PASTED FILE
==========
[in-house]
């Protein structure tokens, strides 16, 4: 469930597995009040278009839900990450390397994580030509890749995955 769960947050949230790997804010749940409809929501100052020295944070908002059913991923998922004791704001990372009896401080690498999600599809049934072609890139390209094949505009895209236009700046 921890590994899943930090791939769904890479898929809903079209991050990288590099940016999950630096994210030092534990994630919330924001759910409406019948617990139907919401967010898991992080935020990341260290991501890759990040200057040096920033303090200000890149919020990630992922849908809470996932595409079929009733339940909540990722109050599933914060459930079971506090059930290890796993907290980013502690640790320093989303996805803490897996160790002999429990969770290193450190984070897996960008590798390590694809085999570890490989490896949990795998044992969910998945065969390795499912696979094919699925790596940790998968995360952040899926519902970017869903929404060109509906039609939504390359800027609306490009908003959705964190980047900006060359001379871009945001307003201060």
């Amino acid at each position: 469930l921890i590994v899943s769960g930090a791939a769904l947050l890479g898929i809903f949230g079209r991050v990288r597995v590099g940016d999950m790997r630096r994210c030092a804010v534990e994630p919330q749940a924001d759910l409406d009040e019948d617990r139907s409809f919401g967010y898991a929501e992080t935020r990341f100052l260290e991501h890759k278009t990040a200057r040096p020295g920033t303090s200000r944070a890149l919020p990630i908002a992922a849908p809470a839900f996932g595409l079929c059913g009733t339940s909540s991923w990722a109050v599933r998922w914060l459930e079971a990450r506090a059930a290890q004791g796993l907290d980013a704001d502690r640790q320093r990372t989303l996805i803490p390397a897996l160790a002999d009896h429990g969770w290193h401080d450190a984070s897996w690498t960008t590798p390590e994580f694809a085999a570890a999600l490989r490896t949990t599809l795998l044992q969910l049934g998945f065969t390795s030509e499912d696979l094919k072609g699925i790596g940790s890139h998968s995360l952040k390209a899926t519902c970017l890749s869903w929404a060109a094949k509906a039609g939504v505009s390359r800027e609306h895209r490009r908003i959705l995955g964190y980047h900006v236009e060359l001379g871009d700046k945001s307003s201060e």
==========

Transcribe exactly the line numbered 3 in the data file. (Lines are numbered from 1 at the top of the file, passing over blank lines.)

């Amino acid at each position: 469930l921890i590994v899943s769960g930090a791939a769904l947050l890479g898929i809903f949230g079209r991050v990288r597995v590099g940016d999950m790997r630096r994210c030092a804010v534990e994630p919330q749940a924001d759910l409406d009040e019948d617990r139907s409809f919401g967010y898991a929501e992080t935020r990341f100052l260290e991501h890759k278009t990040a200057r040096p020295g920033t303090s200000r944070a890149l919020p990630i908002a992922a849908p809470a839900f996932g595409l079929c059913g009733t339940s909540s991923w990722a109050v599933r998922w914060l459930e079971a990450r506090a059930a290890q004791g796993l907290d980013a704001d502690r640790q320093r990372t989303l996805i803490p390397a897996l160790a002999d009896h429990g969770w290193h401080d450190a984070s897996w690498t960008t590798p390590e994580f694809a085999a570890a999600l490989r490896t949990t599809l795998l044992q969910l049934g998945f065969t390795s030509e499912d696979l094919k072609g699925i790596g940790s890139h998968s995360l952040k390209a899926t519902c970017l890749s869903w929404a060109a094949k509906a039609g939504v505009s390359r800027e609306h895209r490009r908003i959705l995955g964190y980047h900006v236009e060359l001379g871009d700046k945001s307003s201060e």